The very term “trick of treat” gets my back up, as I interpret it as a threat. I feel like there are better, less potentially oppressive ways to celebrate Halloween. Why is this still encouraged?

I’m more against kids and parents that kick up a fuss if they don’t get their candy, maybe even being abusive or damaging property, as though we’re somehow obligated to go to the shops to buy them candy purely because of the time of the year. It reminds me of bullies at school prowling the corridors for kids’ lunch money.

I have a very, very strong dislike of people trying to manipulate me, or pushing a sense of obligation onto me. I especially don’t like those who assume I should do something out of some arbitrary reason, then pretty it up as a threat, even if that threat is just social disapproval because I didn’t do what they wanted me to do. I guess I’m just different like that.

I suppose at some point I had a crappy experience which gave me these very strong core beliefs. In any case, I’m not against people having fun, provided it’s not at the expense of others, so I hope y’all have a good time on Halloween; for me, however, it’s yet another source of stress, so I’ll be hiding away like the stubborn fucker I am.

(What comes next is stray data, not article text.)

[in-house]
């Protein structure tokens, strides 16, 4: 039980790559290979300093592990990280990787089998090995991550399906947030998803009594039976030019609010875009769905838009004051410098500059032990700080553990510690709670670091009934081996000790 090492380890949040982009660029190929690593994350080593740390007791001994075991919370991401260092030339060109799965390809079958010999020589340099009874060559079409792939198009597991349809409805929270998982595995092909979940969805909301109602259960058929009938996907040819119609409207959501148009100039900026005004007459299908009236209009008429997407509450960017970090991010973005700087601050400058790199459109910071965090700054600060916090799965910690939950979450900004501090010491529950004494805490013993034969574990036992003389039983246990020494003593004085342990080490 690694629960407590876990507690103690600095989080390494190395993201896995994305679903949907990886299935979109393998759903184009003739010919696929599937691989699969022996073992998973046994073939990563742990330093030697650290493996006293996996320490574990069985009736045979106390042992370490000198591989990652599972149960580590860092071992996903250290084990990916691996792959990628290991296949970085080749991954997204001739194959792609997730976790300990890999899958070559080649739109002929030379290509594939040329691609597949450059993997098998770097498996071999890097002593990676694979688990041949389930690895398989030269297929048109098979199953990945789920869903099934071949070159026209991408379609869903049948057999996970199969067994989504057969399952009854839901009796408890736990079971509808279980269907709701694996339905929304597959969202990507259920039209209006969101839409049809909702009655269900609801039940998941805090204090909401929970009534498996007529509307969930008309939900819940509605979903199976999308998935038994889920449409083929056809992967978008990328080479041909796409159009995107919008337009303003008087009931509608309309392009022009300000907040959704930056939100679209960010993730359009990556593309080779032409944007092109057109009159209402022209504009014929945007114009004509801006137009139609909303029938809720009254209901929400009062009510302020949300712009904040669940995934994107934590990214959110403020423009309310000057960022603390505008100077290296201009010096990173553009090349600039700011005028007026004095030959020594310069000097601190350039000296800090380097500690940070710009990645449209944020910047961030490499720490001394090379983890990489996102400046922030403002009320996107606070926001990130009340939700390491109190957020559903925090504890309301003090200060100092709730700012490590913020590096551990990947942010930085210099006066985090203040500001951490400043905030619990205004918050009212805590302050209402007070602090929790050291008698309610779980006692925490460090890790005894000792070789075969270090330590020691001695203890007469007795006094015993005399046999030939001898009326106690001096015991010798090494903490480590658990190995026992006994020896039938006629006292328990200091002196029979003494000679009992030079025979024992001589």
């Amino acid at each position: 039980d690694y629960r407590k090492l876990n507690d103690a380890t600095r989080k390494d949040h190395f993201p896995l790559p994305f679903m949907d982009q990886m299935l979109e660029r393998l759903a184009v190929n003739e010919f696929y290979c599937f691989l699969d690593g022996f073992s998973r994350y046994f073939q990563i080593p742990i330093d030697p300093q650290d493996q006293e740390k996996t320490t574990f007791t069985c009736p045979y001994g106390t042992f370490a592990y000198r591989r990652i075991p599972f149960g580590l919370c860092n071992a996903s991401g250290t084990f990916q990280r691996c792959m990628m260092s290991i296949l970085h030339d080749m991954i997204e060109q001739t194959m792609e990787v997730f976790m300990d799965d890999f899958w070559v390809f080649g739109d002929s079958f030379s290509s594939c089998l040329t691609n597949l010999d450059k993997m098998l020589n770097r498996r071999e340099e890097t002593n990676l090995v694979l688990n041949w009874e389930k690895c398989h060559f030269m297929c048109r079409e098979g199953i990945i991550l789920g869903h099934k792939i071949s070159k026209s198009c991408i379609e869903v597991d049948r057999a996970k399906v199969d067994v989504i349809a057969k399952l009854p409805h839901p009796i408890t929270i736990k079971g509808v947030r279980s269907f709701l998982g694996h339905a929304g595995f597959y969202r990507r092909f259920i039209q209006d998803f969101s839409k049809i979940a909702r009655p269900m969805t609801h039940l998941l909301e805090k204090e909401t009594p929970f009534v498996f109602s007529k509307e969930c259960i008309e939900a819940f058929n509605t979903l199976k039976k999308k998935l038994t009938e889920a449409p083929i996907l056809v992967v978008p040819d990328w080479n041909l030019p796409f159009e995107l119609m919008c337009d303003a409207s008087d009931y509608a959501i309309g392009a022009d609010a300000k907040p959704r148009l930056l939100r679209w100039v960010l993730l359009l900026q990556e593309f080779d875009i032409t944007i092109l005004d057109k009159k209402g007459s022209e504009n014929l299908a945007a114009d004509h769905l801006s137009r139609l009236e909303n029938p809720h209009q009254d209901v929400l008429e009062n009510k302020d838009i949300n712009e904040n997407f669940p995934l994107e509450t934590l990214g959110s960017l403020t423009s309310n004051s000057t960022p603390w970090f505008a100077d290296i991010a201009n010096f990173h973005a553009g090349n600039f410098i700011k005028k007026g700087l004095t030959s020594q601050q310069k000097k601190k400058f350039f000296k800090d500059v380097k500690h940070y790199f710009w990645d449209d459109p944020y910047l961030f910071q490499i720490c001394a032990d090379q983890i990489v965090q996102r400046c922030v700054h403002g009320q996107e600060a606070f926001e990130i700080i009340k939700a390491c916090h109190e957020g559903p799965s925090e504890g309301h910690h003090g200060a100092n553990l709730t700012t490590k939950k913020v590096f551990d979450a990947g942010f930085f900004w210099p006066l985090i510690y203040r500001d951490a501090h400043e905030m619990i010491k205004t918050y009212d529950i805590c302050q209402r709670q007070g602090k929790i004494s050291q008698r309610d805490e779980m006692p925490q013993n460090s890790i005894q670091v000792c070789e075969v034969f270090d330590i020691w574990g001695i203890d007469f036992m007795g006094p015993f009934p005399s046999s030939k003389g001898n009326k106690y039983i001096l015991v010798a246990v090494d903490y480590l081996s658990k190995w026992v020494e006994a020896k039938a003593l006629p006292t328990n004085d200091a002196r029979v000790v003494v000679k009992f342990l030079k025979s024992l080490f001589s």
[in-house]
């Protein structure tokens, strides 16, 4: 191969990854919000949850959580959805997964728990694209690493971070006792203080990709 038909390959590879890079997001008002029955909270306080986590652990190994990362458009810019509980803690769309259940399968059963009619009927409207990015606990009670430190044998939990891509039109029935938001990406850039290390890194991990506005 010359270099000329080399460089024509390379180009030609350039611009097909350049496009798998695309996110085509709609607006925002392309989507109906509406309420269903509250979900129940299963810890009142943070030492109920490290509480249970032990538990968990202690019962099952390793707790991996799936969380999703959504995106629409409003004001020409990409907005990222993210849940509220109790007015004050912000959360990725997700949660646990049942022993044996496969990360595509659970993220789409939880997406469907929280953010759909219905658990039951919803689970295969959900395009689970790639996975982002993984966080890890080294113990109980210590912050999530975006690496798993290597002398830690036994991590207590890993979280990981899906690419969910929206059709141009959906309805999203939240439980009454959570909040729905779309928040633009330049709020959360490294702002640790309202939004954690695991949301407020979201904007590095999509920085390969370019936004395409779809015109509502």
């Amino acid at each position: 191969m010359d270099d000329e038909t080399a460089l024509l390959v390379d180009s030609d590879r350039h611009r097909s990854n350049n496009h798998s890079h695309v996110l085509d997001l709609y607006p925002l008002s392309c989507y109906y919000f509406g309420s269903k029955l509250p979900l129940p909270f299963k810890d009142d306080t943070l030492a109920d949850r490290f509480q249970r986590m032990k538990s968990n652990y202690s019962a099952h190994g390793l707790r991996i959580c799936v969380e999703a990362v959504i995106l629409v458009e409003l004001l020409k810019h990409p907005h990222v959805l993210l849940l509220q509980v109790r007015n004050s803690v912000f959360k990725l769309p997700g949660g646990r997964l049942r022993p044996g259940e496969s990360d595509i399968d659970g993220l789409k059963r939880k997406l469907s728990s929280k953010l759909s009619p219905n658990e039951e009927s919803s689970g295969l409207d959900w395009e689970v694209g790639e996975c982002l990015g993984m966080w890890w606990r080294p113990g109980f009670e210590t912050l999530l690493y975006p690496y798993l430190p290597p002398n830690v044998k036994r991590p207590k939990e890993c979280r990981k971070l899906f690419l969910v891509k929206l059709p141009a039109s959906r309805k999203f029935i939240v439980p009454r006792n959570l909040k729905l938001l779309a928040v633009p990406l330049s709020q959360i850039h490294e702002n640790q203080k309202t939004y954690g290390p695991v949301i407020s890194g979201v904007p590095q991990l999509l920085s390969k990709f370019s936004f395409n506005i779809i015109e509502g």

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It’s Time to Get Help (Again)

I’ve gotten a fair bit of support over the last few years, going to OCD support groups, taking Propranolol, getting assessed for therapy, getting CBT, living in supported housing for approximately 2 years, and getting generic E-Mail support from a local organisation.

I’ve come a long way, but recent troubles have knocked me sideways, shaking some other issues well and truly loose. My anxiety has at times been horrendous with debilitating bouts of dread. Some old OCD issues are taking center stage as well.

I need help.

A while ago, my general practitioner offered me an SSRI for my anxiety. I can’t remember the name, but supposedly it would have helped. Alongside battling the anxiety, the medication should help with my OCD and recently resurfaced depression. Bonus.

I’m going to get in touch with the organisation that got me the aforementioned CBT for my OCD, and this time I’m going to opt for group therapy. I think this could be a huge step in the right direction for me, provided I can actually get to the sessions.

I’ve also just been reminded of something else: there’s a local support group for people with mental health problems. I tried going there before, to their more public meeting, but nobody showed up and I kinda lost momentum after that; it was incredibly difficult!

My dad says he’ll go with me, so perhaps that’ll happen soon. I just need to stick at it and actually go. I have a tendency of bailing when these things come around. I guess after all that supported housing stuff ended, I kinda slowed down where the support is concerned.